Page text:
Converting your Checkout

I find that many store owners and developers spend little time to streamline their checkout and improve its ability to convert. The fact is, this is one of the most crucial elements of your store and begs your dedicated attention. So today we will consider the options and convertibility of your store’s checkout procedure.

There are literally hundreds of checkout methods which are both effective and not effective. Many times something that is effective for one store will bomb in another. Your checkout process requires research and improvement. You cannot just add something and not follow its effects, this will get you nowhere fast. Don’t be afraid to think outside the box, just keep the shopper in mind at all times.

  1. Colors! Have you considered the colors of your checkout buttons? Color psychology is a very real and effective method for eliciting intended responses from you visitors. At the end of the day what works is what works. As a rule I avoid red checkout buttons as I believe the bring a stop or pause from the shopper, I tend to use green… Green for “Go”. Read up on some color psychology.
  2. Perhaps nothing is more effective and time consuming as troubleshooting the location of your “Buy” or “Add to Cart” button. I am a firm believer that this button should be above the fold on your page, as near to the top as logical, and large enough to grab the shopper’s attention. Many shoppers are in fact spontaneous shoppers and won’t read a single word of your options and description… Fine, let them checkout ASAP! Most remaining shoppers will read a bit, scan it if you will, and then be ready to checkout. Once again, let the locate the button easily.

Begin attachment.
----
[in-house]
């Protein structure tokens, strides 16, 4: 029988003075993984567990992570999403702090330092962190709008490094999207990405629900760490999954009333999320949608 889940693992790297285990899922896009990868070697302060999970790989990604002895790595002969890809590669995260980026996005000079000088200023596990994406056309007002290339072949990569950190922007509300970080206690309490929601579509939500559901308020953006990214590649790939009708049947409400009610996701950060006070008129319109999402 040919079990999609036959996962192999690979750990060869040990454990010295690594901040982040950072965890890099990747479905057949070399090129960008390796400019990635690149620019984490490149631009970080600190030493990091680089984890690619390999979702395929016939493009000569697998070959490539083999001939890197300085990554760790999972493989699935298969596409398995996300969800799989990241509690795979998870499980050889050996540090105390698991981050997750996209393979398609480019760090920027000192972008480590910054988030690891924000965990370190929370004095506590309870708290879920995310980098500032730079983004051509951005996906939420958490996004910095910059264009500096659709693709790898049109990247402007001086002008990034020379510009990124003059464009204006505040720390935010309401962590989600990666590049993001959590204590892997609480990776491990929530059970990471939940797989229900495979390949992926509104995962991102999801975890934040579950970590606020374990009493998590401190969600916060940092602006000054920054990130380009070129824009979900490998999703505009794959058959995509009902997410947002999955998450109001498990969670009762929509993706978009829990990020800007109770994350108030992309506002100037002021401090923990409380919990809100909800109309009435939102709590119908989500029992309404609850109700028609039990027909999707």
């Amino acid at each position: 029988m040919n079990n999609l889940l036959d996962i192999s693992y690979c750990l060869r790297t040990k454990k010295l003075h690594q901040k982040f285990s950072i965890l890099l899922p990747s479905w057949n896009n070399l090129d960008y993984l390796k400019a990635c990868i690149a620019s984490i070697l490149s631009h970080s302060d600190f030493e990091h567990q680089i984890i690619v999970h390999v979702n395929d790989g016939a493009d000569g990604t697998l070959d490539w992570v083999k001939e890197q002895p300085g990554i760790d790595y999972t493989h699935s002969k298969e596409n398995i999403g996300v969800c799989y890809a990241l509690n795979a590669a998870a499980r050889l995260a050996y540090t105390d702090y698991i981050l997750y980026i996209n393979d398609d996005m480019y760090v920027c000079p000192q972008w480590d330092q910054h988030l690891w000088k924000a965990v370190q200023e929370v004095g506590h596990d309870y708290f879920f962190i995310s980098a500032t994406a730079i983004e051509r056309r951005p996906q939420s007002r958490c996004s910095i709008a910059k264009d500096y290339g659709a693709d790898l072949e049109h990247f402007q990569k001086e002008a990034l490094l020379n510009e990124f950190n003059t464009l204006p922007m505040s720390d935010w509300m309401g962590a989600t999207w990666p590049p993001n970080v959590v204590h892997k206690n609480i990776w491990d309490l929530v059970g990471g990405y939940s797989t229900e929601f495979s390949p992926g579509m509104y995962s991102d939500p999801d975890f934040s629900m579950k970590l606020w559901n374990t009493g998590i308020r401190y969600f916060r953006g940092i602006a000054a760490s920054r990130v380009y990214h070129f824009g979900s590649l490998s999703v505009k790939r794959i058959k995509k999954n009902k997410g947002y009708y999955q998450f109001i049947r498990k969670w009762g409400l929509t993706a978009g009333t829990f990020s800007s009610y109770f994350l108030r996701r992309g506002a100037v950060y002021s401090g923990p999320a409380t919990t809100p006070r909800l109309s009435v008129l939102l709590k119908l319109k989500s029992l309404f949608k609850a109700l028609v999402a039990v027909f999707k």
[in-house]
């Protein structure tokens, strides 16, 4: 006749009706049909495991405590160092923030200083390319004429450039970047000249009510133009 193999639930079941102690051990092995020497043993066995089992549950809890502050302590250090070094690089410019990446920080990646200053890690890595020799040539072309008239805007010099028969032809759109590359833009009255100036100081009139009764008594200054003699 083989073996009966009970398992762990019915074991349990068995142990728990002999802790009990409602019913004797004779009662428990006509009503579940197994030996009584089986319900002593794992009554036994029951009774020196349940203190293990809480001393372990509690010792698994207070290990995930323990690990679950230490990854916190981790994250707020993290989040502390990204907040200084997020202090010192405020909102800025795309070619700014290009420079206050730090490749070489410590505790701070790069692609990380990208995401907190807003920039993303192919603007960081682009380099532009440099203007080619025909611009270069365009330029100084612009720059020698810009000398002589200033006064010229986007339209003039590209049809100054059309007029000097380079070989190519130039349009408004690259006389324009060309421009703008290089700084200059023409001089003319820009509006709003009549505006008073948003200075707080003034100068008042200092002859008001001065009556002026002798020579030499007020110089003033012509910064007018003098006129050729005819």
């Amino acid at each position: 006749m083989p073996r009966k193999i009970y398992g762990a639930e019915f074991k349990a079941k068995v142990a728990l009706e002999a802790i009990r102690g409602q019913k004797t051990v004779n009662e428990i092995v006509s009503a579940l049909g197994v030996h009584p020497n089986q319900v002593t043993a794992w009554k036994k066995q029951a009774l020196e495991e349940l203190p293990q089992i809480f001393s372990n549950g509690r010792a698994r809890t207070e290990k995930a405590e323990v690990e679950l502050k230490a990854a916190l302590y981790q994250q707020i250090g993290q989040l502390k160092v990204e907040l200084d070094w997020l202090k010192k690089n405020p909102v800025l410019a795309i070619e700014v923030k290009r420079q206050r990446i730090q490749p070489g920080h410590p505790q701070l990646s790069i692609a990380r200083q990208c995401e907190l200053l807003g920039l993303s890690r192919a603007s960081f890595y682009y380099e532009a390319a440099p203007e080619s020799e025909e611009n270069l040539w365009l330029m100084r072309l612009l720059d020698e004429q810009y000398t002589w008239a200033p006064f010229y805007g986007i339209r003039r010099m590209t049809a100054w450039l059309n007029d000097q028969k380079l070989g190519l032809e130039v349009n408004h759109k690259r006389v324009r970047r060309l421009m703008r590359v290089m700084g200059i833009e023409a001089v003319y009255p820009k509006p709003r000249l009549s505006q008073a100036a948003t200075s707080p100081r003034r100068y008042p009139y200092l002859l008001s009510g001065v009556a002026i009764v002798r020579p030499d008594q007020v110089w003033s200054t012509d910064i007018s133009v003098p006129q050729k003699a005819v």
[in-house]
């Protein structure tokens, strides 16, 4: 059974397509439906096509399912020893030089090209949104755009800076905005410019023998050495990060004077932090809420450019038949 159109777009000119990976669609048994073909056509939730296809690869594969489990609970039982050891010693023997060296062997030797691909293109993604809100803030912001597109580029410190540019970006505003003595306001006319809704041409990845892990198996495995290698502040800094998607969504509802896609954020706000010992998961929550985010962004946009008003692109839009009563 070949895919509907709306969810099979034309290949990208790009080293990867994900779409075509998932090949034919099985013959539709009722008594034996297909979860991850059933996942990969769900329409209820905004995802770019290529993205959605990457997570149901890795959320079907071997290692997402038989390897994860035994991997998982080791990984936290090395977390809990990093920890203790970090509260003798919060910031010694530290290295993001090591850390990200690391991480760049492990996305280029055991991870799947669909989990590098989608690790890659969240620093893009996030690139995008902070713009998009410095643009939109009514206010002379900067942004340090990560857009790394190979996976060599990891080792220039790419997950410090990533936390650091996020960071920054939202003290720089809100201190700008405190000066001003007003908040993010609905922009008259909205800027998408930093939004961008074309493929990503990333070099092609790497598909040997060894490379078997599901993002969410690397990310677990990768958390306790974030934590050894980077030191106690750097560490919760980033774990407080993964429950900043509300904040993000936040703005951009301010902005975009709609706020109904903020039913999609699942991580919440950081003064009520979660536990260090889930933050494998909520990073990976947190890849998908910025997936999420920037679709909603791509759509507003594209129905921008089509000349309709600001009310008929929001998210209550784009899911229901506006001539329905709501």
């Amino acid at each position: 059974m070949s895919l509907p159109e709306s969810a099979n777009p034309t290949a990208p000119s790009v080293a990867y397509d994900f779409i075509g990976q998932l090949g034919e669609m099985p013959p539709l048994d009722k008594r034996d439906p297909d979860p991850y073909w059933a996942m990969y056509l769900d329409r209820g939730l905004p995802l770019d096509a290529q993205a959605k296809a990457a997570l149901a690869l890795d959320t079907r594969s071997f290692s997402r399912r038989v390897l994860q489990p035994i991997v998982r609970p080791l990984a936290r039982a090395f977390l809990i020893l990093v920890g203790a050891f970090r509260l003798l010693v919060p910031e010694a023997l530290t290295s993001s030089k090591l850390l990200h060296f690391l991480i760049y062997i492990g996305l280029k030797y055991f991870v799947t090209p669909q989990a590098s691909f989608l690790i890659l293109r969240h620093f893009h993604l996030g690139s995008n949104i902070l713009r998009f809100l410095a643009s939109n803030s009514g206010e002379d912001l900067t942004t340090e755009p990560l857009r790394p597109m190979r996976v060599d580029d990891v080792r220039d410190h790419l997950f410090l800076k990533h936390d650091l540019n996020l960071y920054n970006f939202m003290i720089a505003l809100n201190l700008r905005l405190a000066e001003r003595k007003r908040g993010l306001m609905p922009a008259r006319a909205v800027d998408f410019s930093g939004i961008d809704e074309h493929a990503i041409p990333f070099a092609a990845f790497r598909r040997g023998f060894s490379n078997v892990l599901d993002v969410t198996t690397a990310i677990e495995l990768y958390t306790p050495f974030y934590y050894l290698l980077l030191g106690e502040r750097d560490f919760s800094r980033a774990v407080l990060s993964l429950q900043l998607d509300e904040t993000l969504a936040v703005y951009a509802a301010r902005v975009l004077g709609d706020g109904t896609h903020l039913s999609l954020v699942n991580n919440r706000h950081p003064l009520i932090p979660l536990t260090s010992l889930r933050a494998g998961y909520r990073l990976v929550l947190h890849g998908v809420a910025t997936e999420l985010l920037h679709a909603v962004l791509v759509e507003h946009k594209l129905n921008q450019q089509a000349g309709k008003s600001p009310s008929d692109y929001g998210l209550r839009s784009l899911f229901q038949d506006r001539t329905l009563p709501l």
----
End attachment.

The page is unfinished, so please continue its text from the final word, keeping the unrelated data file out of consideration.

3. Shoppers should be immediately taken to their cart upon adding an item… But allowed the option to continue shopping at the cart summary level. Not taking shoppers to their cart inhibits their desire to checkout and causes concern as to their cart’s contents, very simply its makes them less trusting of your store.
  4. You want your checkout to be as short as possible. We have become a very impatient society and do not wish to be bothered with “fluff”. The fewer steps in your checkout, the better it will convert shoppers… Its that simple.
  5. I realize I just told you to avoid “fluff” in your checkout, but be advised I do not mean to avoid clear direction and navigation. Believe it or not shoppers still require a bit of “hand holding”. Add text, colors, and enhanced navigation to your checkout so they can stay on track. If you do not have directional prompts and a progress indicator of some sort in your checkout process, you are losing sales.
  6. Nothing perhaps is more counter productive than too many options to confuse a shopper. People do not require 5 shipping options or 12 payment options… Honestly, they buy online for convenience and too many options causes them to make decisions they would rather avoid. Keep it simple… For example what is the value of having PayPal and Google Checkout? Both of these payment options are similar and appeal to the same group type of shoppers. You absolutely need a credit card processor, do not be intimidated by the process and cost as this alone will double your checkout conversions.